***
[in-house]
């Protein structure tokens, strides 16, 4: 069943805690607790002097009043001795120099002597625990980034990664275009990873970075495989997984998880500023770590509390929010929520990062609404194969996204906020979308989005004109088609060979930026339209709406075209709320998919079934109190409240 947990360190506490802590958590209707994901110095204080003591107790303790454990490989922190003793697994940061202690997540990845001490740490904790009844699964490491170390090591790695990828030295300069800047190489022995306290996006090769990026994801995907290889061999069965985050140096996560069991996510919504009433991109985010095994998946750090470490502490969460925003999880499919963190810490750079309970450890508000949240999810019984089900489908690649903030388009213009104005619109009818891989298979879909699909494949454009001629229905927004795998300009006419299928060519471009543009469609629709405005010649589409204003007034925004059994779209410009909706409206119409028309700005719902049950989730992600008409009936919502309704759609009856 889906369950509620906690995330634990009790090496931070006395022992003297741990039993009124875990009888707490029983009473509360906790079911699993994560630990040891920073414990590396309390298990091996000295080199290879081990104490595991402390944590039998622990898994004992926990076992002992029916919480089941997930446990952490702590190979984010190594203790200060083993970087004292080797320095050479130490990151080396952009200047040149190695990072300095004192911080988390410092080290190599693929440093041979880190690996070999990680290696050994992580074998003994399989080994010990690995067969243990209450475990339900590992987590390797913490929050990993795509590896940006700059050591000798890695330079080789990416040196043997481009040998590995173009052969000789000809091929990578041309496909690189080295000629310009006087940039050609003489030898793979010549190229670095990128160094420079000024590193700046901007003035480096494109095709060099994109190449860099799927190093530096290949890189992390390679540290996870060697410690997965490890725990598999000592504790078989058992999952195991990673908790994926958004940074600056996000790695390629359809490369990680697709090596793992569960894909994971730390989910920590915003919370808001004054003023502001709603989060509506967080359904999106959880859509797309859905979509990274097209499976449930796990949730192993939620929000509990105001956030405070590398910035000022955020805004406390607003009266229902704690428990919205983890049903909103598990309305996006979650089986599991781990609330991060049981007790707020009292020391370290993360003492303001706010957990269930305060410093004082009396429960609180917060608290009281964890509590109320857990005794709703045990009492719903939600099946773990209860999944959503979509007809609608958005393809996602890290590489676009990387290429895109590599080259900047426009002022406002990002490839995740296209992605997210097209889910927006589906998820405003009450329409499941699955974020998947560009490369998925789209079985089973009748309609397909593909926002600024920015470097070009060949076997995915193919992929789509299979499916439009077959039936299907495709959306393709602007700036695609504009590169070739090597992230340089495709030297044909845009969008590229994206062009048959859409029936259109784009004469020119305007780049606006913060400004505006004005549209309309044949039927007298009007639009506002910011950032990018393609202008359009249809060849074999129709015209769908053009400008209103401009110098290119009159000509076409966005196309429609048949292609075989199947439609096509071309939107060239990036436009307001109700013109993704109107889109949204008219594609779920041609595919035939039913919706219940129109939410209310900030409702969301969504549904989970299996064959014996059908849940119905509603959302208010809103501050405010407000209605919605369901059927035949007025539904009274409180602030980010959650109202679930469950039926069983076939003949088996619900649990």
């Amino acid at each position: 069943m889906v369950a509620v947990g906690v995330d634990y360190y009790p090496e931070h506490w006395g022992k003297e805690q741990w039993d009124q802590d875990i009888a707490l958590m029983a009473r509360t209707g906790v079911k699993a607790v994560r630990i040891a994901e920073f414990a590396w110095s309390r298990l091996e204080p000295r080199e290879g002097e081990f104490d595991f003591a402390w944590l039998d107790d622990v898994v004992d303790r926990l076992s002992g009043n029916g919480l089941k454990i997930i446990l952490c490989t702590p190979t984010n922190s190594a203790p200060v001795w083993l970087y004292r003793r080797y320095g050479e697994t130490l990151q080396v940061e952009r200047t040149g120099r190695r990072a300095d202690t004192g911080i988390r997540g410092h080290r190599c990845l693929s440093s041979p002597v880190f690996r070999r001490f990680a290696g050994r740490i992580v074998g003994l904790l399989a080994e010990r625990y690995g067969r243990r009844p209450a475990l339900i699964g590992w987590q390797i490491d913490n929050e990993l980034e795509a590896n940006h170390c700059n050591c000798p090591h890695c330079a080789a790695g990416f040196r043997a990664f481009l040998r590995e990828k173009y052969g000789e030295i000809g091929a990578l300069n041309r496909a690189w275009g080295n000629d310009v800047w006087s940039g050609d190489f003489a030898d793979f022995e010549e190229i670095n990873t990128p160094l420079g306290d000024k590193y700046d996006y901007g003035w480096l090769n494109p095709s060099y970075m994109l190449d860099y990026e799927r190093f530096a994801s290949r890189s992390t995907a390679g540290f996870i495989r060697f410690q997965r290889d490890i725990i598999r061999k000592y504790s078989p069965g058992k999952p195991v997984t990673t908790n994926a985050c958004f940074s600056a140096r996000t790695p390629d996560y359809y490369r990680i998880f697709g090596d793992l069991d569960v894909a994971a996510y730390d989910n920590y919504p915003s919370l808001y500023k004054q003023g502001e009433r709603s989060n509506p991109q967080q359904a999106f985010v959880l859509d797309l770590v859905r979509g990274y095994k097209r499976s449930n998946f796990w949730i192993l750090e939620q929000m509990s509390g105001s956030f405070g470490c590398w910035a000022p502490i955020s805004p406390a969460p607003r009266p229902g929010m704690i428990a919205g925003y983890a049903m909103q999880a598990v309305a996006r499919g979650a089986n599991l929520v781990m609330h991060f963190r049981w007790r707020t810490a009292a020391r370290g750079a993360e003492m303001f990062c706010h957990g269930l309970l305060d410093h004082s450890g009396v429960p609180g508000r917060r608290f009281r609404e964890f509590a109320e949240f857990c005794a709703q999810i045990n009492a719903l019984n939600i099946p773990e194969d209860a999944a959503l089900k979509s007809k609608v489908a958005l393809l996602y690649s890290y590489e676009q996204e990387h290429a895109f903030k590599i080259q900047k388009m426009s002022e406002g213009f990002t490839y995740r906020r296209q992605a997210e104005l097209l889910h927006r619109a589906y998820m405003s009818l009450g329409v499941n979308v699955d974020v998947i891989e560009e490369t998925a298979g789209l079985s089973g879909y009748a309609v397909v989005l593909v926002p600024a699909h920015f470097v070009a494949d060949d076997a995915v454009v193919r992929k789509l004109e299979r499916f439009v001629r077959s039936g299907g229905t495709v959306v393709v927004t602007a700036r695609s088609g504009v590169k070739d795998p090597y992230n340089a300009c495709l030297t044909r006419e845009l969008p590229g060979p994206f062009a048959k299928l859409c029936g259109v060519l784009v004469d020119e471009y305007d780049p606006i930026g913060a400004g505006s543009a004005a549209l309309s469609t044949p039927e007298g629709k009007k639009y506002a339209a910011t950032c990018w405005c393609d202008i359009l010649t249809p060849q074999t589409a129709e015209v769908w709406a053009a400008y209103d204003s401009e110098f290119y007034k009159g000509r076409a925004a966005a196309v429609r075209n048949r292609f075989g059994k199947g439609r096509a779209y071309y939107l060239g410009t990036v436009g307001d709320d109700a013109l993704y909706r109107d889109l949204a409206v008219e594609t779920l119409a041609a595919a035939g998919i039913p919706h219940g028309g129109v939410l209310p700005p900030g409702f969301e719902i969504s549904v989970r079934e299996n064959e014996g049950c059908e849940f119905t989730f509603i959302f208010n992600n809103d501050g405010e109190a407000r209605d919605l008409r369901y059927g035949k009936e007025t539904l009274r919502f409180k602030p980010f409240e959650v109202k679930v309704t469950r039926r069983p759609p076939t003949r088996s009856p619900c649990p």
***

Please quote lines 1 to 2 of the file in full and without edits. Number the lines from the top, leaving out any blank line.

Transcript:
[in-house]
């Protein structure tokens, strides 16, 4: 069943805690607790002097009043001795120099002597625990980034990664275009990873970075495989997984998880500023770590509390929010929520990062609404194969996204906020979308989005004109088609060979930026339209709406075209709320998919079934109190409240 947990360190506490802590958590209707994901110095204080003591107790303790454990490989922190003793697994940061202690997540990845001490740490904790009844699964490491170390090591790695990828030295300069800047190489022995306290996006090769990026994801995907290889061999069965985050140096996560069991996510919504009433991109985010095994998946750090470490502490969460925003999880499919963190810490750079309970450890508000949240999810019984089900489908690649903030388009213009104005619109009818891989298979879909699909494949454009001629229905927004795998300009006419299928060519471009543009469609629709405005010649589409204003007034925004059994779209410009909706409206119409028309700005719902049950989730992600008409009936919502309704759609009856 889906369950509620906690995330634990009790090496931070006395022992003297741990039993009124875990009888707490029983009473509360906790079911699993994560630990040891920073414990590396309390298990091996000295080199290879081990104490595991402390944590039998622990898994004992926990076992002992029916919480089941997930446990952490702590190979984010190594203790200060083993970087004292080797320095050479130490990151080396952009200047040149190695990072300095004192911080988390410092080290190599693929440093041979880190690996070999990680290696050994992580074998003994399989080994010990690995067969243990209450475990339900590992987590390797913490929050990993795509590896940006700059050591000798890695330079080789990416040196043997481009040998590995173009052969000789000809091929990578041309496909690189080295000629310009006087940039050609003489030898793979010549190229670095990128160094420079000024590193700046901007003035480096494109095709060099994109190449860099799927190093530096290949890189992390390679540290996870060697410690997965490890725990598999000592504790078989058992999952195991990673908790994926958004940074600056996000790695390629359809490369990680697709090596793992569960894909994971730390989910920590915003919370808001004054003023502001709603989060509506967080359904999106959880859509797309859905979509990274097209499976449930796990949730192993939620929000509990105001956030405070590398910035000022955020805004406390607003009266229902704690428990919205983890049903909103598990309305996006979650089986599991781990609330991060049981007790707020009292020391370290993360003492303001706010957990269930305060410093004082009396429960609180917060608290009281964890509590109320857990005794709703045990009492719903939600099946773990209860999944959503979509007809609608958005393809996602890290590489676009990387290429895109590599080259900047426009002022406002990002490839995740296209992605997210097209889910927006589906998820405003009450329409499941699955974020998947560009490369998925789209079985089973009748309609397909593909926002600024920015470097070009060949076997995915193919992929789509299979499916439009077959039936299907495709959306393709602007700036695609504009590169070739090597992230340089495709030297044909845009969008590229994206062009048959859409029936259109784009004469020119305007780049606006913060400004505006004005549209309309044949039927007298009007639009506002910011950032990018393609202008359009249809060849074999129709015209769908053009400008209103401009110098290119009159000509076409966005196309429609048949292609075989199947439609096509071309939107060239990036436009307001109700013109993704109107889109949204008219594609779920041609595919035939039913919706219940129109939410209310900030409702969301969504549904989970299996064959014996059908849940119905509603959302208010809103501050405010407000209605919605369901059927035949007025539904009274409180602030980010959650109202679930469950039926069983076939003949088996619900649990």